This website requires the use of a user name and password provided by the Archives. The user name is “plato” (without the quotes) and the password is “plato#” (without the quotes). This is the same for all users.
The site is divided by county. Records for land lying in counties created after the land was patented may appear in either the original county or the new county.
The most effective method for using the site is to use the “Advanced Search” option under the “[County] Land Survey, Subdivision, and Condominium Plats” link on each county’s home page. Here you can search for the names of land tracts or land owners. The best part is that you can search using partial words (though not wildcards). You will still want to try a few different variants of the name, as names are not always transcribed perfectly, and of course spelling might differ.
The index contains references to most existing surveys and plats, including those appearing in deed books, plat books, land commission records, equity court proceedings, and patent records. Not all of these are digitized, but you will find the complete collection of the Land Office certificates of survey online, generally in TIFF format. These contain not only the original metes and bounds descriptions of each land tract, but also usually contain a hand-drawn plat of the tract.
(3) Archives of Maryland Online, online indexes and digital images
The Archives of Maryland series began in the late nineteenth century as a series of publications transcribing and preserving mostly colonial Maryland records. Since 2003 the Maryland State Archives has added hundreds of electronic-only volumes. There are now over 800 individual volumes in the online series.
Several volumes contain land record information. These volumes can be accessed directly from the “Land Records” hub page.
Volume 680, “Index to Maryland Provincial and General Court Deeds, 1658-1790” is the starting point for this series. This volume provides an alphabetical index, by the names of parties to deeds as well as the names of the lands transferred. Unfortunately, though organized alphabetically, it is not searchable and must be browsed to locate relevant entries. However, digital images of most of the volumes referenced in this index can also be found among the Archives of Maryland Online from the “Land Records” page.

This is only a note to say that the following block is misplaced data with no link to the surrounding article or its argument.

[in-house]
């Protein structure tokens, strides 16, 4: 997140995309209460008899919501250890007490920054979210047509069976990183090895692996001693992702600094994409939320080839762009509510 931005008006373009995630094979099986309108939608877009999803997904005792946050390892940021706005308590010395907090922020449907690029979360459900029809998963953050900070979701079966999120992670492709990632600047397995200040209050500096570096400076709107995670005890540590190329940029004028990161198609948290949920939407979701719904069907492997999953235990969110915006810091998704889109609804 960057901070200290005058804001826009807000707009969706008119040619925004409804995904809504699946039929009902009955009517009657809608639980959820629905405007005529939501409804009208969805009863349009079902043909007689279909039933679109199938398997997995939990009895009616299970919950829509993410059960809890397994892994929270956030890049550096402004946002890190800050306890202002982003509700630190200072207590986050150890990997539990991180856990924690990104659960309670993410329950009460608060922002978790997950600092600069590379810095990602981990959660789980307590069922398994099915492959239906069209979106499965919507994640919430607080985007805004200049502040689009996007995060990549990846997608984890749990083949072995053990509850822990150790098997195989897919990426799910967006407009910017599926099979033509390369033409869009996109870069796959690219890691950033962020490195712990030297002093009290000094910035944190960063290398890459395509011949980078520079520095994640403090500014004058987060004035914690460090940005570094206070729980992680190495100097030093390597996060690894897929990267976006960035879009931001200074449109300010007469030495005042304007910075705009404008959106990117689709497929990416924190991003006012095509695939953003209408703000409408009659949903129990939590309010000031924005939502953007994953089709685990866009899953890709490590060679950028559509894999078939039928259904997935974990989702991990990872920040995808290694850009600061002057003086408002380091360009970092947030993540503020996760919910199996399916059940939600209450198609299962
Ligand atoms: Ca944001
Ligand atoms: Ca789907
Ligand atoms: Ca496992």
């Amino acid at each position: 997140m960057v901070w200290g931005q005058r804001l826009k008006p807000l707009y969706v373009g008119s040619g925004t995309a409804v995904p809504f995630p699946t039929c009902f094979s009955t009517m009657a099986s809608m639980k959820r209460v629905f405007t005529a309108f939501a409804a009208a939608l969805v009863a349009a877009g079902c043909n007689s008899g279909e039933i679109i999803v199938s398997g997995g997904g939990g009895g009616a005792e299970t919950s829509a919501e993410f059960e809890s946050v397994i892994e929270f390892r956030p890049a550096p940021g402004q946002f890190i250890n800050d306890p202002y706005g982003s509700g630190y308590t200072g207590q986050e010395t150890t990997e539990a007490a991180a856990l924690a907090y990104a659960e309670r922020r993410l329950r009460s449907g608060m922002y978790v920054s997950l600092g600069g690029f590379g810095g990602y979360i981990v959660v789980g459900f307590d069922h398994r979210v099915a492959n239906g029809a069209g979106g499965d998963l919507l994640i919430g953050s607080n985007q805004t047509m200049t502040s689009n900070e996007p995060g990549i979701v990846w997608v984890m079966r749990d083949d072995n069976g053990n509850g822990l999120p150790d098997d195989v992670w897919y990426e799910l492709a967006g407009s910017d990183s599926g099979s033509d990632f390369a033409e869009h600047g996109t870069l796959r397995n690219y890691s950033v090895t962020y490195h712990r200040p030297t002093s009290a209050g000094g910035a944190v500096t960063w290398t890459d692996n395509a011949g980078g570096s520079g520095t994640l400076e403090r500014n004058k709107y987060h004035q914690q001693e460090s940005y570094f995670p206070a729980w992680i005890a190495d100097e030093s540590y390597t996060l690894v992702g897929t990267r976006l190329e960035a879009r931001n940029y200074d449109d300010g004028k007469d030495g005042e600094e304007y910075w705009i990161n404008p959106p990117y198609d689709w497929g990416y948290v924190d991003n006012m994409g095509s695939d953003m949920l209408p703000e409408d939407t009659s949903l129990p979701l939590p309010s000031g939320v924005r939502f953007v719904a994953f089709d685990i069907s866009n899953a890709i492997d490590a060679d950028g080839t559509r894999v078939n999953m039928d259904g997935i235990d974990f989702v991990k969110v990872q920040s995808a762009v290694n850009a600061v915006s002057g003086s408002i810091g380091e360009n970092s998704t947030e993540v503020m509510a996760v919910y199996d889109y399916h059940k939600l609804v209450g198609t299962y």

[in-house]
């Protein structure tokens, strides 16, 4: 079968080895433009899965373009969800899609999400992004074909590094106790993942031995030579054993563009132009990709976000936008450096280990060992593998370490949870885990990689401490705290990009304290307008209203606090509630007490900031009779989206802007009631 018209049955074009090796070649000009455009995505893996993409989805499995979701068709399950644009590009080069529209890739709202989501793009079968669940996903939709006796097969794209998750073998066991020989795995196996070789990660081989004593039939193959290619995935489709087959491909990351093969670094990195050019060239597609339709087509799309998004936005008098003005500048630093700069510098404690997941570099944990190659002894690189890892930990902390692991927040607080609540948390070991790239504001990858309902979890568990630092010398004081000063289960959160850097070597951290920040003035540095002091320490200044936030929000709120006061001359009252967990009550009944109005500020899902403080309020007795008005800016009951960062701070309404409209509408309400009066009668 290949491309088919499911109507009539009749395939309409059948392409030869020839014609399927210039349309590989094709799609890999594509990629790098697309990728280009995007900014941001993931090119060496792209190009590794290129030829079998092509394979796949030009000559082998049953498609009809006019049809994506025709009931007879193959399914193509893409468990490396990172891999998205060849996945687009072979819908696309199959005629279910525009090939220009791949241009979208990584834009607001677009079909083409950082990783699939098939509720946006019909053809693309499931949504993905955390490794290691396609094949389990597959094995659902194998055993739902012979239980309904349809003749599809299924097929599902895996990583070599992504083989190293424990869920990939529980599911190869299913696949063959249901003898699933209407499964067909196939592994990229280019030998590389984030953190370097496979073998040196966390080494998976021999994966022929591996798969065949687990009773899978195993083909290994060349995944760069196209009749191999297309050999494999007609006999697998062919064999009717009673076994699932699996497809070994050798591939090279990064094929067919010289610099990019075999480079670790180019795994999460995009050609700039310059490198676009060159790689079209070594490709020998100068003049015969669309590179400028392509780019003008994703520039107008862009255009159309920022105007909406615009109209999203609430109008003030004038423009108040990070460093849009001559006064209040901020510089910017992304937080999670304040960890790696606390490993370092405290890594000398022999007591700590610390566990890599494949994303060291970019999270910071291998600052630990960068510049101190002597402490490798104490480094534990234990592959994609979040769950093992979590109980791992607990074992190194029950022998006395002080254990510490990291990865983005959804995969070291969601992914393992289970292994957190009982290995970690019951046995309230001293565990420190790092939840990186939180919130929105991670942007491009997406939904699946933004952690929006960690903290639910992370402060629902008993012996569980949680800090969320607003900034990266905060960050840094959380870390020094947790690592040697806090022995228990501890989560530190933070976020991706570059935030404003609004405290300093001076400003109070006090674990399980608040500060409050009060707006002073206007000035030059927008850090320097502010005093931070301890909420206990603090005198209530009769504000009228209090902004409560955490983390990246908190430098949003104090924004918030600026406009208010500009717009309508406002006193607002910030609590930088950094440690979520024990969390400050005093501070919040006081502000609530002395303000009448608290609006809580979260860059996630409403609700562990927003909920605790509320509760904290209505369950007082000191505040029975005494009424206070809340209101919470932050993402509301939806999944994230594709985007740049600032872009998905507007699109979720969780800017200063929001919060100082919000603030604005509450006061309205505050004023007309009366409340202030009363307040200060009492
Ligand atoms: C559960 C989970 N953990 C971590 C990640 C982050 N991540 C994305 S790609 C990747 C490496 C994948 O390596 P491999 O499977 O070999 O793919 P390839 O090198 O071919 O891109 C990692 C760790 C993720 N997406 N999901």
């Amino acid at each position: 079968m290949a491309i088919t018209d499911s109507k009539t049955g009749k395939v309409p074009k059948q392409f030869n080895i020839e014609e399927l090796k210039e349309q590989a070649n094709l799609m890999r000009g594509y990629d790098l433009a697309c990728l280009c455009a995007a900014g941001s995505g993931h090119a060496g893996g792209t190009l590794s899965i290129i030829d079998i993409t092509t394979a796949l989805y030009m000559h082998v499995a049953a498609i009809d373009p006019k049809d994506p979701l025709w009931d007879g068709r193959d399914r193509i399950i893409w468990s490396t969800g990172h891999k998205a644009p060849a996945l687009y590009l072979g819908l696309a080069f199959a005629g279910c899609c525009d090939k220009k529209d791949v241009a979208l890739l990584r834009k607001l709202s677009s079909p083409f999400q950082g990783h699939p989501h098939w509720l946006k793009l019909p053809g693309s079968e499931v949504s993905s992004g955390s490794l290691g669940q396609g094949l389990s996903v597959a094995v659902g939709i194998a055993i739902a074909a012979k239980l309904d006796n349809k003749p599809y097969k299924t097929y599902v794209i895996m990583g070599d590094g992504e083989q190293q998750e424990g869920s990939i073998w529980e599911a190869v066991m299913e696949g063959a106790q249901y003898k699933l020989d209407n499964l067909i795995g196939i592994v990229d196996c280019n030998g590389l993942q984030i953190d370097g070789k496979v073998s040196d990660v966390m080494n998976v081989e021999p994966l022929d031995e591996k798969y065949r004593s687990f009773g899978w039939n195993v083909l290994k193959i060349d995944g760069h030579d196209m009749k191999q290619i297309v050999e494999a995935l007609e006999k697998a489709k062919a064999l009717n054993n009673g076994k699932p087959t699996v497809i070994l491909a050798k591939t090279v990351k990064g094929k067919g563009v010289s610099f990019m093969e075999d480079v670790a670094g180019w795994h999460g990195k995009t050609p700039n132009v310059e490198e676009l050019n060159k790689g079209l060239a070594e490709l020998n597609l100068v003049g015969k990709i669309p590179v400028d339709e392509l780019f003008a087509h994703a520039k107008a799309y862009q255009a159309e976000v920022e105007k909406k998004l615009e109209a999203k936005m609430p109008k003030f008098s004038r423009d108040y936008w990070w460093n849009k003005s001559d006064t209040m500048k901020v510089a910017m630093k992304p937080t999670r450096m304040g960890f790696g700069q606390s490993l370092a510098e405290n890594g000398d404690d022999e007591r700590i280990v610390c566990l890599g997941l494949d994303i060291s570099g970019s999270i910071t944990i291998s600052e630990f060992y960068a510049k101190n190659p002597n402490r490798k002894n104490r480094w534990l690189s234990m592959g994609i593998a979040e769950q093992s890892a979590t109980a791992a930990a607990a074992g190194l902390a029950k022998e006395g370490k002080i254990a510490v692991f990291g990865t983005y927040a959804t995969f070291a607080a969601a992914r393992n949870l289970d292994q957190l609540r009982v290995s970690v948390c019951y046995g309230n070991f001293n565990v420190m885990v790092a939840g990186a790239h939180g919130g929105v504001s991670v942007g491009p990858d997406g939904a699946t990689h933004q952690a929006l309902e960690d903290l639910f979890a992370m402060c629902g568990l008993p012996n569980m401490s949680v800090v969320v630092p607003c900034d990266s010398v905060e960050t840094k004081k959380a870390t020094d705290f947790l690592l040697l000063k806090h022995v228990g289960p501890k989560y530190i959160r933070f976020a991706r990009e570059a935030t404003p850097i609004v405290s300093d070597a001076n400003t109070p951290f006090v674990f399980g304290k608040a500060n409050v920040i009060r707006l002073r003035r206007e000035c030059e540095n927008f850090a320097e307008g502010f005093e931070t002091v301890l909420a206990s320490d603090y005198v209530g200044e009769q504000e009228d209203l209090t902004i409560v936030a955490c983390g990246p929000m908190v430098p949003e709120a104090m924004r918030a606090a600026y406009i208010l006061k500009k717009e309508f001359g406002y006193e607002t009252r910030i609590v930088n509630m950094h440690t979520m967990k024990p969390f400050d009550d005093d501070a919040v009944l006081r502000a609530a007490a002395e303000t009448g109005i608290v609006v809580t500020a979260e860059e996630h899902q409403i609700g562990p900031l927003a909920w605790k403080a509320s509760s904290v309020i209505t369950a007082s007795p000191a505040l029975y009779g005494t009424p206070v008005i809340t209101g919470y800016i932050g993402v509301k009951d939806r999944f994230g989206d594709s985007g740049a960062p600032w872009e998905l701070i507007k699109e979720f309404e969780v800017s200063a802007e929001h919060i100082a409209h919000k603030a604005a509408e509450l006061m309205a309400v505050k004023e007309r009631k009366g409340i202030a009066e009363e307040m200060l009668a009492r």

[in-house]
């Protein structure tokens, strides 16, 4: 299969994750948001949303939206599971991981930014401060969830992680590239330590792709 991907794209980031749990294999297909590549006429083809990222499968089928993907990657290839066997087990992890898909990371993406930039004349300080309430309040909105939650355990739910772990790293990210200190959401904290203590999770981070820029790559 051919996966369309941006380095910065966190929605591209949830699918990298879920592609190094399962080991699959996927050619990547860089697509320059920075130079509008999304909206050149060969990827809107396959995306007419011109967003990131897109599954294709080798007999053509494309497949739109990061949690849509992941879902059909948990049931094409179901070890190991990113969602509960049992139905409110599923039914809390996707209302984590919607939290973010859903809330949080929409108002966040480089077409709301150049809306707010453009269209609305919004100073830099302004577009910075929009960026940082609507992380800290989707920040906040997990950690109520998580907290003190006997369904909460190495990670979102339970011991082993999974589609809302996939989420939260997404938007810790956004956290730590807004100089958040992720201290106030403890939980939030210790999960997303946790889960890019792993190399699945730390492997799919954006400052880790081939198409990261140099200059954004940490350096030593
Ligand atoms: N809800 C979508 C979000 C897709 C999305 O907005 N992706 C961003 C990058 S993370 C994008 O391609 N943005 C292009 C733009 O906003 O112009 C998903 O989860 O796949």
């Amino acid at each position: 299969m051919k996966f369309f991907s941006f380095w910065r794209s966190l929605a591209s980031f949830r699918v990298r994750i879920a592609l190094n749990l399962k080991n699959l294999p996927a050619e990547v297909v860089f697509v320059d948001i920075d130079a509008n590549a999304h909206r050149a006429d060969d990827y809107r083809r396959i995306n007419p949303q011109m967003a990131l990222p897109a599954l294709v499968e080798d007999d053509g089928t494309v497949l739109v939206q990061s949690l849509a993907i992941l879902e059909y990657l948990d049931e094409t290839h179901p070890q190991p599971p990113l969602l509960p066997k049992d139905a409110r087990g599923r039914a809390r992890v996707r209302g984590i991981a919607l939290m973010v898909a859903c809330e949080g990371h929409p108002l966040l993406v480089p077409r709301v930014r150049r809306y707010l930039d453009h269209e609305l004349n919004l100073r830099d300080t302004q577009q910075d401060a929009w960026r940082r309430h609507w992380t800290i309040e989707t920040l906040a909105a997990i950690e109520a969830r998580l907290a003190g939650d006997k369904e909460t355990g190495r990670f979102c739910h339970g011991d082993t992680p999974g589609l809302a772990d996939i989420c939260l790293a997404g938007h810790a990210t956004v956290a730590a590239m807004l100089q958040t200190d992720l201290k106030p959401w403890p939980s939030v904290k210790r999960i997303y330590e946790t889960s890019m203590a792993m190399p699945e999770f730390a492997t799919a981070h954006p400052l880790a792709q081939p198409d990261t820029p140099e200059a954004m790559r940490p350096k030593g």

Any researcher working with colonial land records should also read the seminal 1946 book by Elisabeth Hartsook and Gust Skordas, Land Office and Prerogative Court Records of Colonial Maryland, available as Volume 415.
(4) MDLandRec.Net, “A Digital Image Retrieval System for Land Records in Maryland,” online digital images
This website is also password-protected, however there is an automated system in place to provide users with a unique password attached to their email address.
Once you are registered, you will find that nearly all surviving deed books for all 23 Maryland counties and Baltimore City have been digitized, including all existing deed indexes. These deed books, recorded and maintained by the county courts from the colonial period until 1851 and the county circuit courts after 1851, contain most of the extant land records in the state. Most counties are up-to-date, with some counties making available deeds within the past seven days.
If you are researching in Maryland, from the seventeenth century through the twenty-first century, these four sites will provide you with almost every land record you will ever need!